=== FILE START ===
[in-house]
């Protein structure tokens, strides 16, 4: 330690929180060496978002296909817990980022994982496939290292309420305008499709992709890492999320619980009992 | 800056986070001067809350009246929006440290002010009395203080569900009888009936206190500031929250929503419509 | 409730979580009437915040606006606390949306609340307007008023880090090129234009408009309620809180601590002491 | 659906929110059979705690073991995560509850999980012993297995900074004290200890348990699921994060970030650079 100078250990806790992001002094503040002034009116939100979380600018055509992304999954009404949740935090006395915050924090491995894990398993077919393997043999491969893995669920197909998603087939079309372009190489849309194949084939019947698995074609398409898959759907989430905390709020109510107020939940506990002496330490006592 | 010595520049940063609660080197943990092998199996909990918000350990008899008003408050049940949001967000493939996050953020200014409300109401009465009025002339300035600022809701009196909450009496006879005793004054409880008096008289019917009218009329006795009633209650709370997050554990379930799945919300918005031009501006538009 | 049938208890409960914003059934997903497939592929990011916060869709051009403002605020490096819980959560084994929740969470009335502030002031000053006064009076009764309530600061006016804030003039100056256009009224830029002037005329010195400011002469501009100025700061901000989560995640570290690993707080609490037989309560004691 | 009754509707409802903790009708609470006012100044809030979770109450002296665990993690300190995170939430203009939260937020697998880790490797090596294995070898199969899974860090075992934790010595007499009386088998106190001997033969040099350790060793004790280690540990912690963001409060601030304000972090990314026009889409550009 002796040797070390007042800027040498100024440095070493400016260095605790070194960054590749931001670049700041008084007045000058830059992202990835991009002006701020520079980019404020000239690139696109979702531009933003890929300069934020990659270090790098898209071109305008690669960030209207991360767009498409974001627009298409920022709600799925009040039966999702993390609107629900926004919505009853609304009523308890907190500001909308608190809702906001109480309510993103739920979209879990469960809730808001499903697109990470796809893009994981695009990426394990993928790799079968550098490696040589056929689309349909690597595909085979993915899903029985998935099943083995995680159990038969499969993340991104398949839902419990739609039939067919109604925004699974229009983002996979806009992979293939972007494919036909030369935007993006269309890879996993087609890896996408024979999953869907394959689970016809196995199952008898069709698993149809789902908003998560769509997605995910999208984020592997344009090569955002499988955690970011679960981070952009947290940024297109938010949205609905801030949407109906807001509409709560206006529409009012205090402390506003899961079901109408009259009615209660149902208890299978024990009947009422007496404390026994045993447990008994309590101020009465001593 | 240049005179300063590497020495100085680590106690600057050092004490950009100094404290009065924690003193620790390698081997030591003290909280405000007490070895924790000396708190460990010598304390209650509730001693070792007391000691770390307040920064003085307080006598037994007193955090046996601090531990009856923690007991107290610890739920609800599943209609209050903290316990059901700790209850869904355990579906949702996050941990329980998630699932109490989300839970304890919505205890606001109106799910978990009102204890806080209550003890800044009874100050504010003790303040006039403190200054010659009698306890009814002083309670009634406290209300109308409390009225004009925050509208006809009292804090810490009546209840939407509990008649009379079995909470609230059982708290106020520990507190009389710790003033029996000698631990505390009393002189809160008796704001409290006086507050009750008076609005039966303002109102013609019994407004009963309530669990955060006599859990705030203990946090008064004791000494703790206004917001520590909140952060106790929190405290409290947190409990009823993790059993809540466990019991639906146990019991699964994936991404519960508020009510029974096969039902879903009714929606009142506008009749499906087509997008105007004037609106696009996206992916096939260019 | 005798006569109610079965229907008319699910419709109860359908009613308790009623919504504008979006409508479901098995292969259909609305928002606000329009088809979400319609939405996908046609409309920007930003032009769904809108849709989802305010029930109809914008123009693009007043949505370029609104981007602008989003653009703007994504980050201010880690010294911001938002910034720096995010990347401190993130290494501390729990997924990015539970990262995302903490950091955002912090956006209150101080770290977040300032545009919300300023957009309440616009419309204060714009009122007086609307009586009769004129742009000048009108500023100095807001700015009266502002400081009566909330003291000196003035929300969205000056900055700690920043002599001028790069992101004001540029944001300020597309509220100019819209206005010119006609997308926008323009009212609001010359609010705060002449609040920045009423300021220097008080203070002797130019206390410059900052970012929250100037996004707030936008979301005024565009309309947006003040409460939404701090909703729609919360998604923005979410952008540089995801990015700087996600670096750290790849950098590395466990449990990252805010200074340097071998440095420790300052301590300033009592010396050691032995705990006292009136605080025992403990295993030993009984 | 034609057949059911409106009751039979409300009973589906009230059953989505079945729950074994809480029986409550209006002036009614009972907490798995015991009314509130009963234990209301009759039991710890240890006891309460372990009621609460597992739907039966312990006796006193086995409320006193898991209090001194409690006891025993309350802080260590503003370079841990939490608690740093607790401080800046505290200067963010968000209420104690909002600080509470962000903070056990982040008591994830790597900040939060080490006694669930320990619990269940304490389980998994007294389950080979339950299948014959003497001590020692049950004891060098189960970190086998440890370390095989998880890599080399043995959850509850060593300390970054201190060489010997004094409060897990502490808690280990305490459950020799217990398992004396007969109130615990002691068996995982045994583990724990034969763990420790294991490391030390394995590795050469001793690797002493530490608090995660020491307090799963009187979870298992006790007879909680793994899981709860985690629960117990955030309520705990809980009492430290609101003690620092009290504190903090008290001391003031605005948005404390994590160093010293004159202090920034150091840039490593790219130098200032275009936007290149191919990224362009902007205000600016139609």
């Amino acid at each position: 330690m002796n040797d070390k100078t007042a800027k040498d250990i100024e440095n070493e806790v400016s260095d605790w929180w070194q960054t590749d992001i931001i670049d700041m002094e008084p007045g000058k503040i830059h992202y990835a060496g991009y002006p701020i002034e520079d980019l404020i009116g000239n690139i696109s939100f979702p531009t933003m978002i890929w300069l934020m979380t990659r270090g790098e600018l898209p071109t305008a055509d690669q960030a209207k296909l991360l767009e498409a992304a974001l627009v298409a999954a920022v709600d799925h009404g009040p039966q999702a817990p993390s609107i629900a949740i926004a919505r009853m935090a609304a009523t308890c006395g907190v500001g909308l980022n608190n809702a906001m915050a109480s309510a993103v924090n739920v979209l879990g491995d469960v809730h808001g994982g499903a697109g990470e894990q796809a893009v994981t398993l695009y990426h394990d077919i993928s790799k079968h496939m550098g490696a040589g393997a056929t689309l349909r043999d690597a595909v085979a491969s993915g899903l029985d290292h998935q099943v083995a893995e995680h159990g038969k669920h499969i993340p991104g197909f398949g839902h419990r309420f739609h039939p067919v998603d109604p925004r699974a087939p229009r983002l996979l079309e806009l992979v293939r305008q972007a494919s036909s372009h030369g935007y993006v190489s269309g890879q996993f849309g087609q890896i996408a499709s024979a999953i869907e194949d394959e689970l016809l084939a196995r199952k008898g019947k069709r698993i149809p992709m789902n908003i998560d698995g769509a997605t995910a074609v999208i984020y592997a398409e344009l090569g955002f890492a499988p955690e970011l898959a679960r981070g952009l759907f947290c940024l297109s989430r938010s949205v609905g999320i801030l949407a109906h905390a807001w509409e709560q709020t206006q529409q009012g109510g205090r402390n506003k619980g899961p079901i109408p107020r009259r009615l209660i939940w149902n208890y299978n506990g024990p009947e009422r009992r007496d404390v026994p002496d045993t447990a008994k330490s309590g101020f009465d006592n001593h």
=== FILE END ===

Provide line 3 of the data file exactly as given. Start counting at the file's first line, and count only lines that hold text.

């Amino acid at each position: 330690m002796n040797d070390k100078t007042a800027k040498d250990i100024e440095n070493e806790v400016s260095d605790w929180w070194q960054t590749d992001i931001i670049d700041m002094e008084p007045g000058k503040i830059h992202y990835a060496g991009y002006p701020i002034e520079d980019l404020i009116g000239n690139i696109s939100f979702p531009t933003m978002i890929w300069l934020m979380t990659r270090g790098e600018l898209p071109t305008a055509d690669q960030a209207k296909l991360l767009e498409a992304a974001l627009v298409a999954a920022v709600d799925h009404g009040p039966q999702a817990p993390s609107i629900a949740i926004a919505r009853m935090a609304a009523t308890c006395g907190v500001g909308l980022n608190n809702a906001m915050a109480s309510a993103v924090n739920v979209l879990g491995d469960v809730h808001g994982g499903a697109g990470e894990q796809a893009v994981t398993l695009y990426h394990d077919i993928s790799k079968h496939m550098g490696a040589g393997a056929t689309l349909r043999d690597a595909v085979a491969s993915g899903l029985d290292h998935q099943v083995a893995e995680h159990g038969k669920h499969i993340p991104g197909f398949g839902h419990r309420f739609h039939p067919v998603d109604p925004r699974a087939p229009r983002l996979l079309e806009l992979v293939r305008q972007a494919s036909s372009h030369g935007y993006v190489s269309g890879q996993f849309g087609q890896i996408a499709s024979a999953i869907e194949d394959e689970l016809l084939a196995r199952k008898g019947k069709r698993i149809p992709m789902n908003i998560d698995g769509a997605t995910a074609v999208i984020y592997a398409e344009l090569g955002f890492a499988p955690e970011l898959a679960r981070g952009l759907f947290c940024l297109s989430r938010s949205v609905g999320i801030l949407a109906h905390a807001w509409e709560q709020t206006q529409q009012g109510g205090r402390n506003k619980g899961p079901i109408p107020r009259r009615l209660i939940w149902n208890y299978n506990g024990p009947e009422r009992r007496d404390v026994p002496d045993t447990a008994k330490s309590g101020f009465d006592n001593h």